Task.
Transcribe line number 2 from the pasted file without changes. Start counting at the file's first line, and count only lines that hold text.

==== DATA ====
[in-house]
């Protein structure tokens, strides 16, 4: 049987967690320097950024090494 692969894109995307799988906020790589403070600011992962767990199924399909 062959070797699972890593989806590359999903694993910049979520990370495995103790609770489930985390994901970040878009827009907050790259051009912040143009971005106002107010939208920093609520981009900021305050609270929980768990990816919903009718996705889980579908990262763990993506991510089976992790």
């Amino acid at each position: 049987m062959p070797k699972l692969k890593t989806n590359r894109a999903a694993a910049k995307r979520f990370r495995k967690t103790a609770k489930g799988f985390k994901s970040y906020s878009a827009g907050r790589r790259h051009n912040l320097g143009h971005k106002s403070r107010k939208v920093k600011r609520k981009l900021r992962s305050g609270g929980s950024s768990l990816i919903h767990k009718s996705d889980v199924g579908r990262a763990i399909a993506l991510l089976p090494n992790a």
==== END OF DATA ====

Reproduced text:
């Protein structure tokens, strides 16, 4: 049987967690320097950024090494 692969894109995307799988906020790589403070600011992962767990199924399909 062959070797699972890593989806590359999903694993910049979520990370495995103790609770489930985390994901970040878009827009907050790259051009912040143009971005106002107010939208920093609520981009900021305050609270929980768990990816919903009718996705889980579908990262763990993506991510089976992790």